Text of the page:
Frontotemporal dementia: Prof. Manuela Neumann receives Alzheimer Research Initiative funding

Pathologically altered proteins in the central nervous system are a common feature of many neurodegenerative diseases. This is also the observed case in frontotemporal dementia (FTD), in which the protein TDP-43 plays an important role. In a new project, Prof. Manuela Neumann from the DZNE Tübingen is now investigating how changes in this protein contribute to the onset of the disease. Together with her team, she will develop antibodies against TDP-43 in order to also identify new starting points for future diagnostic procedures as well as for advanced treatment approaches. The project will run for three years and is funded by the non-profit Alzheimer Forschung Initiative e.V. (AFI) with 120,000 euros.

Frontotemporal dementia (FTD), also known as frontotemporal lobar degeneration (FTLD), is a rare form of rapidly progressive dementia in which neurons in the frontal lobe and temporal lobe die. Important mental functions are controlled in these brain areas: the tasks of the frontal lobes include social behavior and behavioral control, while the temporal lobes are important for language comprehension, among other things.

Altered personality and conspicuous social behavior

Symptoms vary greatly from patient to patient, depending on the area of the brain in which neurons die. The forms of frontotemporal dementia are usually first noticed due to changes in personality and behavior: Initially, the persons affected often appear unfocused, disinterested, and careless. As the disease progresses, many stand out for their lack of tact and empathy as well as disinhibition. Speech disorders may be added over time. These are prominent in the speech-related variants of frontotemporal dementia. The changes have a major impact on the daily lives of those affected and their families.

Affected individuals are usually younger than patients with Alzheimer's disease at the onset of the disease. Symptoms often first appear between the ages of 45 and 65, although the disease can also break out significantly earlier or later - between the ages of 20 and 85.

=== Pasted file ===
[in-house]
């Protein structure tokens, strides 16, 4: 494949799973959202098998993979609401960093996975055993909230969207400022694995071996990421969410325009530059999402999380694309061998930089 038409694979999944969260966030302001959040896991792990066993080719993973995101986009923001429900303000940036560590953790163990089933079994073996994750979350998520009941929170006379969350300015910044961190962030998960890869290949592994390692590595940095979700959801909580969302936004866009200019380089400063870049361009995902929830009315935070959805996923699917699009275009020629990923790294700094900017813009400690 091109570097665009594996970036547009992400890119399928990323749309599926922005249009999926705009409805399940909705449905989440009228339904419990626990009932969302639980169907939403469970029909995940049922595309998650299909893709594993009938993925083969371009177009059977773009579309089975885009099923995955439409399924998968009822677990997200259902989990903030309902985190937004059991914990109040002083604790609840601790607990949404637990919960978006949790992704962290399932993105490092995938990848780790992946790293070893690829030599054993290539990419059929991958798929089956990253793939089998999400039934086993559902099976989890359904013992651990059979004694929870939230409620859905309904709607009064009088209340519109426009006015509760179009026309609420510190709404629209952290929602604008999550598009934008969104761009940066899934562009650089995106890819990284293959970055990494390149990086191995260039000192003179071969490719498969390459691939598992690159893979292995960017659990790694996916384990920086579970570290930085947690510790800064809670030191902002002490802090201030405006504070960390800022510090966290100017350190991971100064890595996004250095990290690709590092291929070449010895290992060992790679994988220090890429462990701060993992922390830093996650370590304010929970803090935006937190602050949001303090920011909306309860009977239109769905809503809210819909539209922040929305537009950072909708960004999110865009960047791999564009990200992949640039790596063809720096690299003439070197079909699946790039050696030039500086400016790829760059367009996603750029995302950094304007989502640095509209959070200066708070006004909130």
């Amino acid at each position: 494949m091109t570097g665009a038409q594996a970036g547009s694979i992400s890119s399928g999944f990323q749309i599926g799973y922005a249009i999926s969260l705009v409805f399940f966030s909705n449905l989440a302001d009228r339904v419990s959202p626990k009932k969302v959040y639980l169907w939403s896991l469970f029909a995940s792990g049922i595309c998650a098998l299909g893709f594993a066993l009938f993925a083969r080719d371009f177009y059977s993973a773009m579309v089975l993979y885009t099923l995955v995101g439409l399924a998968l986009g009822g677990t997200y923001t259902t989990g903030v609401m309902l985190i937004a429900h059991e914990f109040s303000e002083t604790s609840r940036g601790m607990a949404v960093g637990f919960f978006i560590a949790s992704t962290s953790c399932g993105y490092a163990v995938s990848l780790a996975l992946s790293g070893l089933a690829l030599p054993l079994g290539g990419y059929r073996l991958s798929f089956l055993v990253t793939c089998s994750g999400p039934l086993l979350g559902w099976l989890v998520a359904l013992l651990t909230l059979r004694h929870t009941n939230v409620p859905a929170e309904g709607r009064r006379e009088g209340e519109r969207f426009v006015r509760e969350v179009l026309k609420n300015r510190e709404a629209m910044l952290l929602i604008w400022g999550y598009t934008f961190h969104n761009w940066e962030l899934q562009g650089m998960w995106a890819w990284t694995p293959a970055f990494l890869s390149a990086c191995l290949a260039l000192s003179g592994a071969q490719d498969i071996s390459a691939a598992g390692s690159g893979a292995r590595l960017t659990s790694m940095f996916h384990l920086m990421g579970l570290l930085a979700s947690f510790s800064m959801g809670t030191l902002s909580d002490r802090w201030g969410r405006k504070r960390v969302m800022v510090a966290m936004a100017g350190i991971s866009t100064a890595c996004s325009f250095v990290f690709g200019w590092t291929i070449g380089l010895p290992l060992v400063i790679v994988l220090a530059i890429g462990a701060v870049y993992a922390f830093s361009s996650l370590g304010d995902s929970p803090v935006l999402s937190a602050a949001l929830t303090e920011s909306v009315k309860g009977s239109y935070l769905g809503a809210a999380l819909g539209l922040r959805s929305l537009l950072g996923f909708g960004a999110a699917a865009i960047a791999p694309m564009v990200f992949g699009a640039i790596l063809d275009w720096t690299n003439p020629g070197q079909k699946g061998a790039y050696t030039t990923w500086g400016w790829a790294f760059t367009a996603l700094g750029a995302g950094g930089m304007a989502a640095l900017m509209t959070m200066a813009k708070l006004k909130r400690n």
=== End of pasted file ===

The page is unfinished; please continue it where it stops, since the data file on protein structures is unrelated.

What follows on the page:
Pathological deposits of TDP-43 detectable in the brain

In the most common form of the disease, pathological deposits of the protein TDP-43 are found in the brain. Therefore, this form of frontotemporal lobar degeneration is also known as FTLD-TDP. The protein TDP-43 also plays a role in amyotrophic lateral sclerosis (ALS) and possibly also in Alzheimer's disease. It is assumed that differences in the structure of TDP-43 deposits may lead to various neurodegenerative diseases. In her research project, Prof. Neumann wants to analyze the molecular complexity of the different TDP-43 deposits and define the differences. Several years ago, she had already succeeded in identifying TDP-43 as a disease-causing protein in ALS as well as frontotemporal dementia.

Developing new antibodies

With her research team, Neumann will create new antibodies against TDP-43, which will be used to detect specifically pathological forms of TDP-43 and different structural types of TDP-43 deposits. In addition to cell culture models, the Tübingen team has at its disposal brain samples from deceased people who had a disease with TDP-43 deposits. The goal of the new project is, on the one hand, to gain new insights into the onset and pathogenesis of the disease. In addition, Neumann and her research team want to identify new starting points for future diagnostic procedures as well as for advanced treatment approaches - for example, a possible immunotherapy.

The research project "Molecular differences of the protein TDP-43 in frontotemporal dementia" is funded with 120,000 euros over a period of three years by the Alzheimer Forschung Initiative e.V. (AFI). The AFI is the largest private supporter of Alzheimer's research at German universities and public institutions and funds projects that significantly improve current knowledge of Alzheimer's disease or related dementias in the fields of causal, diagnostic and clinical research.

Video message from Prof. Manuela Neumann about her project

February 2022

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